Do you think people without that scientific background can still appreciate your work?
Depends on what work you are referring to. If you’re thinking of my academic works then the answer is probably ‘nope’ as they are rather specialistic writings, but my novels are accessible to all public. Being scientifically correct does not mean spending sterile pages of describing new technology… boring for the readers (and for the writer). Those are the pages readers skip. So no scientific background barrier in my novels. Actually, I have received private comments from readers who discovered science fiction through my books and thanked me: they didn’t expect science fiction to be as entertaining as other genres they liked. Science Fiction not just for geeks, and science fiction is not just laser swords, spaceships, aliens, and outwordly situations. It also is about emotional struggles, love, passion, doubts, fears, and all that make us humans resonate and be excited when we read a book.

You have a number of other books out, tell us about those. 
I wrote a small collection of five short stories, crime dramas, where I do explore the theme of tortured loves: they can lead to the most heinous and hateful crimes. Currently, I’m working of my fourth novel, “The Law”, a NA urban sci-fi that takes place in the same galactic order that emerged from the events narrated in the “Daimones Trilogy”. It is not a sequel per-se, though, and readers don’t need to have read the trilogy to appreciate “The Law”. “The Law” is about the reasons of the heart versus the diktats of the brain. The struggle between what you *feel* you must do, and what you *must* do because of how you feel. In “The Law”, I cover the themes of "Law and Order", racial tensions, repression for security, and love between two young members of different races who believe they can change the world. The events show how the suffering, violence, and hatred have their roots in the ignorance of the other.

What is the most difficult part of writing science fiction? 
It is about writing “science fiction”. Science Fiction is a story where the scientific element is crucial for the story to even exist. Without it, there’s no story. Some believe that writing science fiction means just putting their characters in the future, add aliens and techno-babble, describe spaceships and stars, and voilà, a science fiction story. Not so. If you can write the same story, have the same plot in contemporary times, without any real need of the scientific element in your story, then you’ve not written science fiction. This Occam Razor does not come from me, by the way, but from giants in the genre.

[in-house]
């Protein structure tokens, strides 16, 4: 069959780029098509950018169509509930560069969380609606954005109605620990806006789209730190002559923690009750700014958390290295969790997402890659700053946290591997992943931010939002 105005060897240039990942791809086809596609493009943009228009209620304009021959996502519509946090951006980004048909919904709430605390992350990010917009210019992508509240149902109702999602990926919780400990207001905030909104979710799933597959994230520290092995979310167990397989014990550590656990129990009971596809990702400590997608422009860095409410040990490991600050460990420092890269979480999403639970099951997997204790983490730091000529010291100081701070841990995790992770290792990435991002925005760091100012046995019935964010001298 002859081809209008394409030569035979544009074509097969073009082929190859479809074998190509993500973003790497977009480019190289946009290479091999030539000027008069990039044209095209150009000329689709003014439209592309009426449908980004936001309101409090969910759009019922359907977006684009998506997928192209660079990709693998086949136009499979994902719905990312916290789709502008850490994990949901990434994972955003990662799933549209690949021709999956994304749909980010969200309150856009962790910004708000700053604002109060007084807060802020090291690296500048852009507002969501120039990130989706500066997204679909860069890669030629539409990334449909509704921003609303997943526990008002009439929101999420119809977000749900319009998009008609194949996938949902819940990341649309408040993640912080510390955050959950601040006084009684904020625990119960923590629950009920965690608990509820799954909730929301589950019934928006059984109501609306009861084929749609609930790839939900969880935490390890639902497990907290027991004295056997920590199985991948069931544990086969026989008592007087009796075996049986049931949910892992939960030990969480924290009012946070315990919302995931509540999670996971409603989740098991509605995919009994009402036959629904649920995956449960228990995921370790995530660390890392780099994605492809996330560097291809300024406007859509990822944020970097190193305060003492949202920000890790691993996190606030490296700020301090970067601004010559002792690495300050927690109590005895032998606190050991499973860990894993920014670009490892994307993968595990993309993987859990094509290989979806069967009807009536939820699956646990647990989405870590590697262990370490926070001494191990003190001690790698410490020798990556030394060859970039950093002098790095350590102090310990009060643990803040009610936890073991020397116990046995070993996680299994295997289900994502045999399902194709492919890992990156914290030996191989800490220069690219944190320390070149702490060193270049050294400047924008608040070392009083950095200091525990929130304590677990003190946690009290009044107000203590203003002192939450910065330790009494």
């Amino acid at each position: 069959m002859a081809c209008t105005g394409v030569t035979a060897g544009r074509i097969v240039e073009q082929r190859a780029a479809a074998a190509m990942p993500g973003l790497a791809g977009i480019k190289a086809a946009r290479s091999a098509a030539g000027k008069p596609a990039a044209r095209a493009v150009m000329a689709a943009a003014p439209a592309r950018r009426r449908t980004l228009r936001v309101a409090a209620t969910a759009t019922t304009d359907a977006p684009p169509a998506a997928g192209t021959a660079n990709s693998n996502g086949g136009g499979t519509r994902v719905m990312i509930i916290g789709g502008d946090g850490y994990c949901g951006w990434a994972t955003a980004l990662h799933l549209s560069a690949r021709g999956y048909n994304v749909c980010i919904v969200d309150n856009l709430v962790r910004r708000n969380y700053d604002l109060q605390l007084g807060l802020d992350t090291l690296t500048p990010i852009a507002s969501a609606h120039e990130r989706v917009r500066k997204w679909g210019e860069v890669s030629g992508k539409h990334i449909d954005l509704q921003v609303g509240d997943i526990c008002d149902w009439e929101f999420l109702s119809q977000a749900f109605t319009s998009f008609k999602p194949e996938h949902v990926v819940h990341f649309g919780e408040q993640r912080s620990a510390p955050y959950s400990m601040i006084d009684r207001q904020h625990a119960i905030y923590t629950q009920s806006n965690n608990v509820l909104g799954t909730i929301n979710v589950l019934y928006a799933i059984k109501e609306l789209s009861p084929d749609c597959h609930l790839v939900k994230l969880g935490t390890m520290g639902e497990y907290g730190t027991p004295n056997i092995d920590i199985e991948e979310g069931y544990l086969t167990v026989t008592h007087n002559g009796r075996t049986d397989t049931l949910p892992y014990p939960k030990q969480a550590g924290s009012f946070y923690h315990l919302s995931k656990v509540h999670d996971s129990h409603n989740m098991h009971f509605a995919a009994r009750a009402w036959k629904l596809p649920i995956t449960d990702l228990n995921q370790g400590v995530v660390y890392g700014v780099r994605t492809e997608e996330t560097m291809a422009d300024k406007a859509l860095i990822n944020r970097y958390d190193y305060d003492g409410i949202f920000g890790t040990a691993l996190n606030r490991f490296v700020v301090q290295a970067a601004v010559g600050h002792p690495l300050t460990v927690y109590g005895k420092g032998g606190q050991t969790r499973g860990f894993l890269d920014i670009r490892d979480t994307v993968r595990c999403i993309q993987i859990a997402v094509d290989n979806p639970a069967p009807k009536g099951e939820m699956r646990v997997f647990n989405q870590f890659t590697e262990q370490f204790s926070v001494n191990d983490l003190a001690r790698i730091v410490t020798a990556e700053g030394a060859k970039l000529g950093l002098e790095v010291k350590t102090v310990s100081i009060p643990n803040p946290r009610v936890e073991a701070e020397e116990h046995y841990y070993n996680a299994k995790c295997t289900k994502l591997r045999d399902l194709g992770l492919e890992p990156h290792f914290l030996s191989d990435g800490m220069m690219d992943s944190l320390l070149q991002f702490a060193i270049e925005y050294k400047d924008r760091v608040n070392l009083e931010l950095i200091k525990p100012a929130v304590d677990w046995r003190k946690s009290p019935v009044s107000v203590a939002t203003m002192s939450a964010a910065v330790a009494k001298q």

To make it more understandable: you may take a western story. Cowboys vs Indians, horses, guns and arrows, immense prairies and battles. Now change the horses into spaceships and X-Wing fighters units, cowboys into space troopers, indians into aliens, guns into death-ray guns and arrows into anti-matter blasters, immense prairies into the interstellar deep space, and battles… well battles will always be battles. Have you written a science fiction story? Some believe they did. Giants in science fiction, and I agree with them, say no, that you have just ‘dressed up’ a cowboy-indians western story with a space-suit. To those writer giants, and to the discerning science fiction readers it’s still cowboys vs indians. It’s the equivalent of B-series, low-budget movies. At best, you smile at the naivety.

What advice would you give new writers, particularly of sci-fi, out there? 
A bit along the lines of the above answer. Science Fiction is about exploring the human conditions facing struggles and life/death situations (not just physical death, but moral, and professional as well) that takes place in a world where the science evolution and extrapolation have made so that those struggles and life and death situations could arise. Then, they need to read, read a lot, in the genre but also in others. Read with a writer's eye, take notes of what prose triggers what reaction in you, and study the craft. Then, after you’ve read a lot, you might start dreaming about writing.

You told me that you have refused to sign contracts with traditional publishers and opted for self-publishing. Can you tell my readers more about that and perhaps give some advice for their own publishing endeavors? 
We are the witness of a (r)evolution in the publishing industry triggered by Amazon and the like. Jeff Bezos has opened the gates and the gatekeepers are looking at each other unsure of what to do. Self-publishing has created a marvelous thing: everyone can publish a book, and establish a one-to-many direct relationship with readers who buy and enjoy the new voices. There’s a terrible monster that haunts the publishing valleys, too: everyone can publish a book, and readers are exposed to the slush pile for the first time visible to the many. The advent of cheaper and cheaper flash printers, together with higher and higher print quality, makes so that printing books in advance hoping to sell them later is bound to disappear as a business model.
Books are already in online catalogues available to all bookstores. These last will have their own POD printers in the back office, and customer will access loads of online information about the authors and their listed works. A reader will be able to pay and download to a device with RFID (a short distance wi-fi service, think of bluetooth), and/or click to buy the printed edition. Get a coffee or a latte at the embedded BookStop Café and be served latte, cake, AND a freshly baked book, right on the spot.